We also made the family caregiver program flexible because the research wasn’t there for us to determine everything that needed to be in it. We needed to really allow flexibility at the local level from an implementation standpoint, so we established the five categories of information; assistance; counseling, caregiver training and the development of support groups; respite care; and the fifth intentionally designed to be a catch-all, supplemental services; based on what is of value to a local family caregiver.
The design allowed the funding to be flexible enough to respond to local needs, and so, in my opinion, the caregiver program was a very significant addition to the OAA. It was the first time in quite a while that a whole section of the OAA was carved out and successfully attracted resources.
Elder abuse followed a different path. In 1992, Title-VII was created. The idea was to attract more resources to elder abuse and protective services, but the appropriations never seemed to accompany the authorization. Now, they are beginning to flow, but it took the passage of the Elder Justice Act and years of effective advocacy to do so.
We have been instrumental in making policy changes in LTC because of the OAA foundation and structure. The policy changes have related to Medicaid that supported the development of approaches like Money Follows the Person and going back to the early days of retooling and rebalancing the LTSS system toward HCBS.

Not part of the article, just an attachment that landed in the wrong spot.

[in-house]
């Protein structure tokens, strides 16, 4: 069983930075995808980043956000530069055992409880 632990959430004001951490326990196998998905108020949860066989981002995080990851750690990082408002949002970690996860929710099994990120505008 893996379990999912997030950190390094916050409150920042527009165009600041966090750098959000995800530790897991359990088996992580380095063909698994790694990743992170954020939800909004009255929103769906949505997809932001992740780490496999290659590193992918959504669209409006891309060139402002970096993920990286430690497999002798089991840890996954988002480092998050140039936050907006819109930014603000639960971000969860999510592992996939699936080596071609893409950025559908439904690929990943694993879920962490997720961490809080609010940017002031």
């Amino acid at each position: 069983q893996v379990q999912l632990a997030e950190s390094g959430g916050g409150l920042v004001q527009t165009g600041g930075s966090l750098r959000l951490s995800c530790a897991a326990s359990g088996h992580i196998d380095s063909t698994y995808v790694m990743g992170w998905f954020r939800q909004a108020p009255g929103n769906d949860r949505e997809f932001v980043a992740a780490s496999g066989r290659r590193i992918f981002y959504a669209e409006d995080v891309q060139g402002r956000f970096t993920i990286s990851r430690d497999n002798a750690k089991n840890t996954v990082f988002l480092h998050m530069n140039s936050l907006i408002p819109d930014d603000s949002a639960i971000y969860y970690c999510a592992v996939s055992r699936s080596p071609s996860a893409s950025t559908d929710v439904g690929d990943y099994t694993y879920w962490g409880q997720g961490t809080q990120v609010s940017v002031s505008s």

These are all consistent with the goals of the OAA. It was necessary for us to advocate for these policy changes because Medicaid is where the bulk of the funding for home- and community-based LTSS resides, but it wasn’t aligned with people’s desire to receive care and support at home in their communities. These changes are significant items, because they really make a difference in people’s lives, and we’re pleased to play a vital role. At AoA and ACL, we don’t ever want to be forgotten. We are advocates for real people. That’s the role we play and have played over the years. And I hope it is the role we continue to successfully play well into the future.
Photo: Edwin Walker
Photo by Rohmteen Mokhtari, Department of Health and Human Services.